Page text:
Sellers are asked always to include the highest-selling variety in the survey. The results may be deceptive as the following example illustrates. Assume cleaning agents in liquid form are initially the highest-selling variety in the basket and, getting more expensive, are bought less with people switching to cheaper tablets. As a consequence, tablets become highest-selling and replace the liquid form in the survey. This means, the rising price gets excluded and replaced by a lower one. Generally, if the highest-selling variety changes as a consequence of substitution or a general decline in the demand for goods in reaction to rising prices the results signal “deflation” and an underlying inflationary tendency may go unnoticed.
The basket is constantly revised taking into account model alterations of products and the fact that goods are no longer available. To quote Destatis:
“On a monthly basis the staff handling the price survey are faced with some of these items from the sample no longer being on offer and having to be replaced with new product variants. Also, when consumption significance of items drops excessively they are replaced. …
The proportion of monthly replacements varies greatly between the individual types of goods and can also fluctuate highly from month to month within one type of goods. Processed foods such as rice or toast bread usually have only very low monthly replacement rates, while the replacement rates for technical goods often are in the double digit range. Every month up to 10 % of all types of items and services in the basket are replaced.”
Again, as far as the reason for the “significant drop” in consumption is a rising price, an inflationary impulse may remain unrecorded.
Of course, all these effects will not stay unnoticed forever. For instance, the growing number of food banks and their clients in Germany and elsewhere is a brutal reminder that substitution is only one way in which rising food prices may show up. But when the signals become clearer it may be too late for monetary policy to act adequately.
To sum up: Currently, official price indices in major economies show no signs of broadly rising prices whatsoever. With regard to the long-lasting strong monetary growth in these economies, the question of the reliability of these statistics is of utmost importance. The example of the German consumer price index illustrates several shortcomings:
- Indices refer to special groups of goods and services and economic agents and sectors such as households, producers, imports or construction. This makes them poor early-warning signs of emerging inflation dynamics in a complex environment where prices influence one another across sectors and interact on different time scales.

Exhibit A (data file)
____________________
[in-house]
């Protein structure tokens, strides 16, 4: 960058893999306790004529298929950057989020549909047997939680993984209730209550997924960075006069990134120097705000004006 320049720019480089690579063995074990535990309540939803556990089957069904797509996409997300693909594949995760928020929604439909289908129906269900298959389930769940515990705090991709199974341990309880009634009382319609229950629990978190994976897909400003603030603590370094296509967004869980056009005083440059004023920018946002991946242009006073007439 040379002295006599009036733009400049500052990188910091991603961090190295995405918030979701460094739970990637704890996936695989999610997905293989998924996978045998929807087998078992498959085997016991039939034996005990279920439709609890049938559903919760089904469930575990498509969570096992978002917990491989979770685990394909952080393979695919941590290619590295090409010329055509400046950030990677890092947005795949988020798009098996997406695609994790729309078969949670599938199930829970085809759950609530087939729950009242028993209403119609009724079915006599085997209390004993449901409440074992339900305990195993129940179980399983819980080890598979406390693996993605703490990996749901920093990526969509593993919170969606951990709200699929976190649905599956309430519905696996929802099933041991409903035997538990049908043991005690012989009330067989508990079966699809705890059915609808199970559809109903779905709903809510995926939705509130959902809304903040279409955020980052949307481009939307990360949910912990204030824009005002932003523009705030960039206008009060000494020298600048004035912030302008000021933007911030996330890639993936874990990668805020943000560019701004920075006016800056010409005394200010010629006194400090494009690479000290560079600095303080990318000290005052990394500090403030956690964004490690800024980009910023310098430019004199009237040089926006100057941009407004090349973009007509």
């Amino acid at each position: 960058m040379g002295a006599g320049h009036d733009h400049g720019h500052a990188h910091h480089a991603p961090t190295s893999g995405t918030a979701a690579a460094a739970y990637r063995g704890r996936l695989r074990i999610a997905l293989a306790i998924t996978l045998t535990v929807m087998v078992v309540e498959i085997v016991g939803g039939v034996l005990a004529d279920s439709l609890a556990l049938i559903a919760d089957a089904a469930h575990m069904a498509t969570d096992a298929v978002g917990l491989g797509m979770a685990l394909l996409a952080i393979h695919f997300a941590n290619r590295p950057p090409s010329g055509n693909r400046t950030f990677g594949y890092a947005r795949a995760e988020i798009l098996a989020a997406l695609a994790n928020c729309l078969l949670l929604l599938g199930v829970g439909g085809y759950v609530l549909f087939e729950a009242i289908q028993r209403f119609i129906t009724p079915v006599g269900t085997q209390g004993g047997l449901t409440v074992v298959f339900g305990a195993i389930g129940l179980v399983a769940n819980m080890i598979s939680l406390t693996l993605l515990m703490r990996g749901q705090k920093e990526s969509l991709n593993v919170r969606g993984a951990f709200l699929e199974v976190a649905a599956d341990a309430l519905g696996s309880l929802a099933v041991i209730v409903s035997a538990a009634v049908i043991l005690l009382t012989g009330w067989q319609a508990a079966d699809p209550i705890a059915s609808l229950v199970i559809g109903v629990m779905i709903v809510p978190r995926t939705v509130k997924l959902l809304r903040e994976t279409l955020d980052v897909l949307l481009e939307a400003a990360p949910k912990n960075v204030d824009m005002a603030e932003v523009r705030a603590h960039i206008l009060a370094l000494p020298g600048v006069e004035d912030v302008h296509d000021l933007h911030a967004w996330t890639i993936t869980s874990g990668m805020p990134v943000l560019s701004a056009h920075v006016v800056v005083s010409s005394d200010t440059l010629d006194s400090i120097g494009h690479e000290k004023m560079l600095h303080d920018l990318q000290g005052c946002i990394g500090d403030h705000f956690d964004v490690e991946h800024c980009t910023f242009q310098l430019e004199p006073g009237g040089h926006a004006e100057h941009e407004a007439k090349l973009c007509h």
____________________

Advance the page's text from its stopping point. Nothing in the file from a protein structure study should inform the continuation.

- Indices are averages. They may include strong price movements in either direction some of which may have a greater inflationary potential in triggering adjustments throughout the economy than others.
- Indices capture only a fraction of goods and services. In a complex environment, the argument that some of those neglected would matter less than those included is not valid as it is the interplay of factors small and large which determines the final outcome.
- Although weighting patterns remain constant over a long time, the baskets of goods included are adjusted frequently. But the way in which adjustments are made is possibly blocking an early view on the emergence of inflationary impulses.
To stress it again: This text does not state that inflation is an immediate danger. It is only warning observers and policy makers to rely too strongly on an indicator which does not account properly for the underlying dynamics of price formation. Whether it is justified to trust the significance of official price indices for judging the inflationary potential of monetary policy in the current economic environment depends on the importance attributed to
(a) the existence of complex interdependencies of prices across sectors and agents and
(b) the extent of demand and substitution effects that are dampened or go unnoticed as a result of official adjustments.
The lesson here is caution. Debates about monetary policy and deflation leave the impression that there are great uncertainties with respect to two aspects: (1) How does money get into the economy and (2) how does money get into prices? Currently, both appear to be very open questions. The only point on which observers seem to agree is that most of the money created these days is not flowing into production and goods markets.
As traditional views of the transmission mechanism of monetary policy do no longer hold the problem is not that inflation is looming on the horizon but that
a) the dynamics of price interaction and propagation are poorly understood and
b) this lack of understanding of a complex interacting system – in which regarding the multitude of financial markets and channels monetary policy is often restricted to the role of an extra – makes the process uncontrollable.
In a world of so many unknowns it appears foolish and irresponsible to pour ever more liquidity into an economy which apparently has no productive uses of it at the moment. Other ways must be found for stimulating growth and fighting unemployment. Playing around with a “low inflation” target confident that official statistics present an accurate and timely view of the dangers involved, and that an “overshooting” can be identified and brought to a halt in due course, certainly is a very bad idea.